Jefferson City out of town visitors

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JEFFERSON CITY - The once-in-a-lifetime opportunity to see a total solar eclipse drew people to Jefferson City over the weekend from all over the United States, including visitors from Wisconsin, Texas and Oklahoma. 

Quinten Rice, co-coordinator of Total Eclipse of the Park, said the group began planning for this event over a year ago.

“We’ve got a lot of people in from out of town and there’s a lot of people who are looking forward to the event,” Rice said.

The Kattchee family travelled from La Crosse, Wisconsin to Jefferson City for a glimpse of totality and is camping in the area for the week.

"Well I'm kind of excited but I'm kind of scared that I'll look into the sun," Gabe Kattchee said.

People of all ages watched a live band, travelled by a free trolley, watched sci-fi movies outdoors and shopped at local vendor booths at Total Eclipse of the Park, located at Riverside Park in Jefferson City. The event will continue Monday with a barbecue and a viewing area for the eclipse.

Parking for Jefferson City events may be scarce, according to Donna Deetz, owner of the Jefferson City trolley, but Deetz recommends taking the free trolley.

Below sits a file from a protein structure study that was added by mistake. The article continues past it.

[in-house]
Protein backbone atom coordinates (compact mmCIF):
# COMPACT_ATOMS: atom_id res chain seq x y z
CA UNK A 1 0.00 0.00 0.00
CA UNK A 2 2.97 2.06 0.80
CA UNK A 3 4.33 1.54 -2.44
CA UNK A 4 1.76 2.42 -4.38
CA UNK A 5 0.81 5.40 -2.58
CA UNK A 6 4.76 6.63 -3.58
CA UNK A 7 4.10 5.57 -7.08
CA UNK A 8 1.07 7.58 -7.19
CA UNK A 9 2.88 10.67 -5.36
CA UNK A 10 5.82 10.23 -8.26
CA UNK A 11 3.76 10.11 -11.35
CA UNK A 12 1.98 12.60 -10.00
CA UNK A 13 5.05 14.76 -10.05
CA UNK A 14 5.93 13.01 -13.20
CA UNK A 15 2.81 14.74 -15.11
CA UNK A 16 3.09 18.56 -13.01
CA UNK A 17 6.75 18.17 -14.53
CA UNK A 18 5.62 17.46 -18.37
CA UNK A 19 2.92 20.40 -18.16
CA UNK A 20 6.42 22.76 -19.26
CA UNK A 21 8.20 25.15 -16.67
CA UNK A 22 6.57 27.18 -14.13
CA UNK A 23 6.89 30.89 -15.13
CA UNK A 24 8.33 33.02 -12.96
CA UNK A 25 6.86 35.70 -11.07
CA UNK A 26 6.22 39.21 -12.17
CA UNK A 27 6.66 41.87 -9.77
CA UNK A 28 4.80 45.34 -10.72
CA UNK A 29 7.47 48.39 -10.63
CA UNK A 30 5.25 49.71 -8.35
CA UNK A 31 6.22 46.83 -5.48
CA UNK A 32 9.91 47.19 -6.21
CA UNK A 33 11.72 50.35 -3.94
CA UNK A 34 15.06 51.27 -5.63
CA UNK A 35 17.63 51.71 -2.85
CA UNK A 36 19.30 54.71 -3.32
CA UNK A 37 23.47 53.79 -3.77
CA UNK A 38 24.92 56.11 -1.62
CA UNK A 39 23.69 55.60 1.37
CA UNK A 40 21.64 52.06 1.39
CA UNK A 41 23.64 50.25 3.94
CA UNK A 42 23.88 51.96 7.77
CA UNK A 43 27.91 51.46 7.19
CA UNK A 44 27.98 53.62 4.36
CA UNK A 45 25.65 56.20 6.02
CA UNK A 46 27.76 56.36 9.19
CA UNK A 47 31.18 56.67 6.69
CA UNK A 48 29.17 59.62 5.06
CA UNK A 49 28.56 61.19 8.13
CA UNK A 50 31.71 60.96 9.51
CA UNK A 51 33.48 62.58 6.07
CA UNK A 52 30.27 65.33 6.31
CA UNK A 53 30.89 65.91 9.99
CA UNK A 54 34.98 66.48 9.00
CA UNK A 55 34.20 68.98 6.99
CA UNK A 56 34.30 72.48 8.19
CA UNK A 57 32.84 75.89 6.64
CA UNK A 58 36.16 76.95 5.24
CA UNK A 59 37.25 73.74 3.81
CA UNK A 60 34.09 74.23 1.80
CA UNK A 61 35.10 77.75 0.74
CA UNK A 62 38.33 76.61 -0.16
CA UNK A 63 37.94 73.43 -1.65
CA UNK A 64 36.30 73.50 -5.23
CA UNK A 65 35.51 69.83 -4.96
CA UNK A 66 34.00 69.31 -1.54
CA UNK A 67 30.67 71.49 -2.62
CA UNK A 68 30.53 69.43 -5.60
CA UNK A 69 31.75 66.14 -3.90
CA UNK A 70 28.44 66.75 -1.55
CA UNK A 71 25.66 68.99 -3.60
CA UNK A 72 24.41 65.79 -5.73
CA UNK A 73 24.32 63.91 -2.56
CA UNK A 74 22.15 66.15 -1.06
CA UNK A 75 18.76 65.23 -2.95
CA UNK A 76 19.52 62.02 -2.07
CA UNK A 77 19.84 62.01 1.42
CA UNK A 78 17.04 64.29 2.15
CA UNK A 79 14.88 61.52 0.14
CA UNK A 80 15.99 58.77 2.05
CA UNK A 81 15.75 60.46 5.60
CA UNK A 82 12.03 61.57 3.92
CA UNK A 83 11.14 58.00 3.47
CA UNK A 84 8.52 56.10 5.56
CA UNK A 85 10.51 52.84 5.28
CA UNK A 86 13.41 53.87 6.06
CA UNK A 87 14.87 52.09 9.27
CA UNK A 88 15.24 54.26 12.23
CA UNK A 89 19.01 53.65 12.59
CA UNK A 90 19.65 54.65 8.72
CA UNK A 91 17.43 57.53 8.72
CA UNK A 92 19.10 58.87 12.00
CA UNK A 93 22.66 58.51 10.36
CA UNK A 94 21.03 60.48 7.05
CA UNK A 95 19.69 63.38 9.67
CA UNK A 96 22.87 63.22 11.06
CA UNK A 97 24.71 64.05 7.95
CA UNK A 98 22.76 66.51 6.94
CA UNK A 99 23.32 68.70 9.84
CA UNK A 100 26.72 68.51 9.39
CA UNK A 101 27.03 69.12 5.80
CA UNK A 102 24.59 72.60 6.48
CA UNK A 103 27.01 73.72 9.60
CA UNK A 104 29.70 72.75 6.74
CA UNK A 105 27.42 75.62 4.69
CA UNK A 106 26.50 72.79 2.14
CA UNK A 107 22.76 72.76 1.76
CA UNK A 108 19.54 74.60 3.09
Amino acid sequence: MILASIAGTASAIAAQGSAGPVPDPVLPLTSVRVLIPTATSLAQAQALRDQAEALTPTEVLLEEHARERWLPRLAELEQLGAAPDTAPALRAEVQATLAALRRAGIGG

“The trolley’s are running a continuous shuttle service from the Capitol Building down to Riverside Park," Deetz said. "Some Jefferson City residents are charging to park in their driveways, but parking at the shuttle stops and parking garages are free Monday."

NASA will broadcast live from downtown Jefferson City between the Capitol building and the Missouri Supreme Court.

Twin sisters Sophia and Natalie Miner of mid-Missouri are celebrating more than the eclipse Monday. It is also their birthday and Sophia Miner said she is excited for "wearing the glasses and celebrating my birthday because I've waited forever to be 9."

Paramedic and Lake Escape owner Thor Fox attended Sunday's Jefferson City event, Total Eclipse of the Park, as a vendor. Fox is also working Monday as a paramedic.

"I think its great to see everybody so excited about some science, actually asking some deep questions and wanting to know more about what's going on with the world and our system," Fox said.

For more information about Jefferson City's eclipse events, visit its website.

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